New Jersey law, NJ ST 3B:11-38, authorizes the creation of an animal care trust. The trust must be created specifically for the purpose of providing care for a domestic animal. It is only permitted to last for a period of 21 years, or the life of the pet (whichever is shorter). The trust must designate who shall be the caregiver of the pet in the event you are no longer able to provide such care. It must also designate a trustee who will be charged with carrying out the terms of the trust. TheTrustee will ensure that the pet is delivered to the caregiver and will oversee disbursement of the funds in the trust for the purposes of caring for the pet. The trust should designate an alternate caregiver and an alternate trustee to serve if the primary caregiver and/or trustee are not able or willing to do so. The principal and income of the trust must only be used to provide care for the pet. The trust must also designate who will receive any funds remaining upon the trust’s termination. The trustee’s final duty under the trust shall be to transfer the unused trust property pursuant to the terms of the trust.

Typically, an animal care trust will direct the trustee to utilize the principal and income of the trust as the trustee deems necessary for the care, maintenance and medical treatment of the pet. The caregiver must request funds from the trustee, and the trustee must decide if the funds should be paid out of the trust.
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Thumbnail image for Thumbnail image for hands-833821-s.jpgOur clients often ask how they can protect their assets from Medicaid in the event a spouse must enter an assisted living facility in the future. While the Medicare Catastrophic Coverage Coverage Act of 1988 allows a community spouse (the spouse who does not require the coverage) to preserve certain assets,, the community spouse may only retain up to $113,640 (this is known as the “Community Spouse Resource Allowance”). However, often Community Spouse Resource Allowances will be insufficient for the community spouses to maintain their current standard of living.

One method which can be used to increase the funds available to the community spouse is an annuity which converts funds into income for the community spouse. As the community spouse’s income is not considered when determining Medicaid eligibility, the funds which would have been countable are removed from the eligibility determination. Those funds no longer need to be spent down prior to applying for Medicaid.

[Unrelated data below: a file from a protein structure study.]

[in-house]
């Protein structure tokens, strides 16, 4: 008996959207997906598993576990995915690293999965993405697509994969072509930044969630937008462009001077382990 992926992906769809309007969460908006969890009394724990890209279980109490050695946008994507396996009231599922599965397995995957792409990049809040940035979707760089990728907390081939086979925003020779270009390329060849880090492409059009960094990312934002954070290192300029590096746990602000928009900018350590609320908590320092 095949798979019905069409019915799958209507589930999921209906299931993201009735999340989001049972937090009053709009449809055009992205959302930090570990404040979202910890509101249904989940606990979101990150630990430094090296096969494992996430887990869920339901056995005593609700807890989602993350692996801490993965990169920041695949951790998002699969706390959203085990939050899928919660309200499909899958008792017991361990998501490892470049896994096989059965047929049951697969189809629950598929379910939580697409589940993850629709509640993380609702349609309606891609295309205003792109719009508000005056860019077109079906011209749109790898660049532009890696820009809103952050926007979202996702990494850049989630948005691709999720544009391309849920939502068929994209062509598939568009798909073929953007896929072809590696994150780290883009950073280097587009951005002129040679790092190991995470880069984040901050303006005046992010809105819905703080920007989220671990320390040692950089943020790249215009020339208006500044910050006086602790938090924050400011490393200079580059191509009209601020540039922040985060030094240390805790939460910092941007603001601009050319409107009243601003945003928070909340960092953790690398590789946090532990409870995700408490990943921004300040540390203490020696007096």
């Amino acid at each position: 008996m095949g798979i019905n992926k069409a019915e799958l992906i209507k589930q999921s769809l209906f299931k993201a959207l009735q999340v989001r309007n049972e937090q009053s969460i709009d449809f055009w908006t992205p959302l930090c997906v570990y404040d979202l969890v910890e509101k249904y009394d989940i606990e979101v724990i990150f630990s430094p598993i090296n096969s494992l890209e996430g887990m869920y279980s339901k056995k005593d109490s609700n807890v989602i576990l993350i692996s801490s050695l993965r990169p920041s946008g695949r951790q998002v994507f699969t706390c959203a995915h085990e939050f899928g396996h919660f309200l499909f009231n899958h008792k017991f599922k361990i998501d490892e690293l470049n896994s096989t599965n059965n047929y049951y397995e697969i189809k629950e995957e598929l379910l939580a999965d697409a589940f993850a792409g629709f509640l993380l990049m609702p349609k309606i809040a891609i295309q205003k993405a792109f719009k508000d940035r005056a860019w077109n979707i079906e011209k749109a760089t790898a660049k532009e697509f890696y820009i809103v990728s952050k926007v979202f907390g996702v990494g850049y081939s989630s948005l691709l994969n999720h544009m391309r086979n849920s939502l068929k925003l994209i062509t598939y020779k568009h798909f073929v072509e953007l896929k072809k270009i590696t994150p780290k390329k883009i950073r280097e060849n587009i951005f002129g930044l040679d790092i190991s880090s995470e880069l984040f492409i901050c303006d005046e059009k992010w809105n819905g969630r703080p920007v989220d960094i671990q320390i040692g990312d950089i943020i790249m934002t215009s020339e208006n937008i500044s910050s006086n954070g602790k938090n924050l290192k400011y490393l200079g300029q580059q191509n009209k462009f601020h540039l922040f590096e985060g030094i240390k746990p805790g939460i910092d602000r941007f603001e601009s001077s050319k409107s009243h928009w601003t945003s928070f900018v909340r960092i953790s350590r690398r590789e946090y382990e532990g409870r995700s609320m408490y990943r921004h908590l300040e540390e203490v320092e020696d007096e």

For instance, suppose a New Jersey couple has $500,000 in assets. While a community spouse may be permitted to retain $113,640, the balance of the assets would need to be “spent down” before the spouse would be permitted to apply for Medicaid. However, if the assets are transferred to the community spouse and then the community spouse uses the funds to purchase a qualifying annuity, then the assets are no longer “countable” for Medicaid purposes. This is a permissible way to protect assets for two reasons: First, transfers to spouses are permitted under the Medicaid rules and are not subject to the 5 year “look back” rule and, second, the money used by the community spouse to purchase the annuity was spent to purchase something of equal value and are also not subject to the five year look back rules. As the community spouse’s income is not considered for purposes of Medicaid eligibility, the assets have effectively been converted into an income stream and protected for the use of the community spouse. This, of course, is subject to the community spouse’s Minimum Monthly Maintenance Needs Allowance restrictions. The income cannot exceed the allowed amount.
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Thumbnail image for hello-my-name-is-1428915-m.jpgIndividuals are permitted to change their names as long as they have a permissible reason to do so. Obviously, a name change will not be approved if the purpose or effect of the change is fraudulent, such as avoiding creditors or criminal proceedings. The court can also deny an application for a name change if the reason for the change is “frivolous.”